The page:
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f35 Potato

Code f35
LOINC LP17053-7
Family Solanaceae
Genus Solanum L.
Species Solanum tuberosum L.
Route of Exposure Ingestion, topical
Source Material Fresh raw potato
Latin Name Solanum tuberosum
Other Names Potato, Irish Potato, Spud
Categories Food Of Plant Origin, Vegetables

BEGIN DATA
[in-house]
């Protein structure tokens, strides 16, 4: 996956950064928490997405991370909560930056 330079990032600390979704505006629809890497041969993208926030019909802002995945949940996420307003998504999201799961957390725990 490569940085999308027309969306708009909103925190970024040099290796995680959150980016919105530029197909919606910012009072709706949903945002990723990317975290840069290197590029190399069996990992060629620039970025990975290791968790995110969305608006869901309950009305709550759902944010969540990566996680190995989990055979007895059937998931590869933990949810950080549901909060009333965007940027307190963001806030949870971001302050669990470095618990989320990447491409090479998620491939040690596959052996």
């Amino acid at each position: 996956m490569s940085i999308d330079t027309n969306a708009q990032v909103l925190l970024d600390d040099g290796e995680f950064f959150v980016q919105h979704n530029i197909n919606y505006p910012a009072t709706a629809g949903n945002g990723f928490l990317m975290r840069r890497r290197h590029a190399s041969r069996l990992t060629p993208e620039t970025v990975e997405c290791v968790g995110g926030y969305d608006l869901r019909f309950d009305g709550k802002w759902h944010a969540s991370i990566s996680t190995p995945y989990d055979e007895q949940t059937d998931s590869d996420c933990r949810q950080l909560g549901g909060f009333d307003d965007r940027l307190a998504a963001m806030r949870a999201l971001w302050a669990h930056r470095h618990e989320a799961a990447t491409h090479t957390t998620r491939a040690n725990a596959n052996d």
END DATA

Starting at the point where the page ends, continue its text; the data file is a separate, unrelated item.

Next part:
Potato (Solanum tuberosum L.) belonging to the Solanaceae family, is the third-largest cultivated crop in the world. It’s a herbaceous plant grown in humid and temperate climate areas around the world. Large population studies in France, Germany and Korea have reported the prevalence of potato allergy to be 10.1%, 19.3% and 5.7% respectively. Studies have shown that consumption of potato by allergic patients will result in the adverse reaction such as bronchial asthma, allergic rhino- conjunctivitis, and atopic dermatitis. A study reported among individuals with potato allergy, 4.7% suffered from asthma, 11% from allergic rhino conjunctivitis and 14.4% with atopic dermatitis. To avoid suffering from a food allergy, complete abstinence from such foods is advised. Sol t 1 (Patatin) has been documented as a major allergen, with infant studies reporting 75% of the patients allergic to potato having specific-IgE against Sol t 1. Cross-reactivity between potato, tomato, latex and birch pollen has been reported.